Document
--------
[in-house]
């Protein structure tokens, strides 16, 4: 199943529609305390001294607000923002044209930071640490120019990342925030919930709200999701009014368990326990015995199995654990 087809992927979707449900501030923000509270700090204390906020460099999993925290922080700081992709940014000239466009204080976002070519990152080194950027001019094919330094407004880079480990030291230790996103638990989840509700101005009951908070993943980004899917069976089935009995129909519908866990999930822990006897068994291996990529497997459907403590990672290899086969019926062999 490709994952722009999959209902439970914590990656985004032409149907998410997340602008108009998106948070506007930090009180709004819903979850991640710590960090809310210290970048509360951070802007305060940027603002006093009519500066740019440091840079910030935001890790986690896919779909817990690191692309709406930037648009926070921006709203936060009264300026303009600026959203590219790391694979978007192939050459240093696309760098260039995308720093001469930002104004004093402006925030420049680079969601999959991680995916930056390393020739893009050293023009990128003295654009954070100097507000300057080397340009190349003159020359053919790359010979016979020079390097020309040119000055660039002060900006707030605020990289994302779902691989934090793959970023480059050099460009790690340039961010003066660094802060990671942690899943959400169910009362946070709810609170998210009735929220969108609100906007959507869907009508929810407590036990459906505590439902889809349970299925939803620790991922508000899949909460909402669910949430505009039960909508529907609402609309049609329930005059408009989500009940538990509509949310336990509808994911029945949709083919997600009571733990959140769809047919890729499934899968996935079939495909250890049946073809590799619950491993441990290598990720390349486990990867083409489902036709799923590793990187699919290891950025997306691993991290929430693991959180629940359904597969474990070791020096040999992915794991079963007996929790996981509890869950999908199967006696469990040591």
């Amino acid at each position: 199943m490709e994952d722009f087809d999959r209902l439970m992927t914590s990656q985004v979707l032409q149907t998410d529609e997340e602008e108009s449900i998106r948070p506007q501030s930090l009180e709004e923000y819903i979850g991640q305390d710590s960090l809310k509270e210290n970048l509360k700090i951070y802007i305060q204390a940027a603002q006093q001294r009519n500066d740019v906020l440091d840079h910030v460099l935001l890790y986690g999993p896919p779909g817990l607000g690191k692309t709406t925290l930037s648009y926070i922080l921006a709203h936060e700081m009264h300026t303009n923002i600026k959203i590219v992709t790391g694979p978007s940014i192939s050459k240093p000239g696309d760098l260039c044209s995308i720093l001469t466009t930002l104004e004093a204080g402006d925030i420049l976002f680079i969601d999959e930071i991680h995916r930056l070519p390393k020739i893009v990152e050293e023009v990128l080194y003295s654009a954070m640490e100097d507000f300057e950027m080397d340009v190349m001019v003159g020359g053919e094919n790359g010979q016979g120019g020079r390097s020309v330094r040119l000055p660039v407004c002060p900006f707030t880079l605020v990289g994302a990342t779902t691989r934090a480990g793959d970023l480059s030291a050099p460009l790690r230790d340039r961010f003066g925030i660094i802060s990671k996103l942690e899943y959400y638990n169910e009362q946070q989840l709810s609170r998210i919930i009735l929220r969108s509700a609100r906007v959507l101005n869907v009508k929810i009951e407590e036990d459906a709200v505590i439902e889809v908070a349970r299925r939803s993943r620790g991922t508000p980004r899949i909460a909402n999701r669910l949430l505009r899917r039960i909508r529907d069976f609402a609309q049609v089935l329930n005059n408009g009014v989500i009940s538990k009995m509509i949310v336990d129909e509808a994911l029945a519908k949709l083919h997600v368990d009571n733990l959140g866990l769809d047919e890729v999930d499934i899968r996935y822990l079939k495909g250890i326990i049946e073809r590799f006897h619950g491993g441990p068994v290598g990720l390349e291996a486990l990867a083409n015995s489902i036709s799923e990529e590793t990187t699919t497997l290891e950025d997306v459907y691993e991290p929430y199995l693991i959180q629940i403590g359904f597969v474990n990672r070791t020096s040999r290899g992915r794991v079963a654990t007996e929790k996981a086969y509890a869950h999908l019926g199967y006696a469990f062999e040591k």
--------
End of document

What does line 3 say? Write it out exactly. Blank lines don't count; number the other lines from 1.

């Amino acid at each position: 199943m490709e994952d722009f087809d999959r209902l439970m992927t914590s990656q985004v979707l032409q149907t998410d529609e997340e602008e108009s449900i998106r948070p506007q501030s930090l009180e709004e923000y819903i979850g991640q305390d710590s960090l809310k509270e210290n970048l509360k700090i951070y802007i305060q204390a940027a603002q006093q001294r009519n500066d740019v906020l440091d840079h910030v460099l935001l890790y986690g999993p896919p779909g817990l607000g690191k692309t709406t925290l930037s648009y926070i922080l921006a709203h936060e700081m009264h300026t303009n923002i600026k959203i590219v992709t790391g694979p978007s940014i192939s050459k240093p000239g696309d760098l260039c044209s995308i720093l001469t466009t930002l104004e004093a204080g402006d925030i420049l976002f680079i969601d999959e930071i991680h995916r930056l070519p390393k020739i893009v990152e050293e023009v990128l080194y003295s654009a954070m640490e100097d507000f300057e950027m080397d340009v190349m001019v003159g020359g053919e094919n790359g010979q016979g120019g020079r390097s020309v330094r040119l000055p660039v407004c002060p900006f707030t880079l605020v990289g994302a990342t779902t691989r934090a480990g793959d970023l480059s030291a050099p460009l790690r230790d340039r961010f003066g925030i660094i802060s990671k996103l942690e899943y959400y638990n169910e009362q946070q989840l709810s609170r998210i919930i009735l929220r969108s509700a609100r906007v959507l101005n869907v009508k929810i009951e407590e036990d459906a709200v505590i439902e889809v908070a349970r299925r939803s993943r620790g991922t508000p980004r899949i909460a909402n999701r669910l949430l505009r899917r039960i909508r529907d069976f609402a609309q049609v089935l329930n005059n408009g009014v989500i009940s538990k009995m509509i949310v336990d129909e509808a994911l029945a519908k949709l083919h997600v368990d009571n733990l959140g866990l769809d047919e890729v999930d499934i899968r996935y822990l079939k495909g250890i326990i049946e073809r590799f006897h619950g491993g441990p068994v290598g990720l390349e291996a486990l990867a083409n015995s489902i036709s799923e990529e590793t990187t699919t497997l290891e950025d997306v459907y691993e991290p929430y199995l693991i959180q629940i403590g359904f597969v474990n990672r070791t020096s040999r290899g992915r794991v079963a654990t007996e929790k996981a086969y509890a869950h999908l019926g199967y006696a469990f062999e040591k």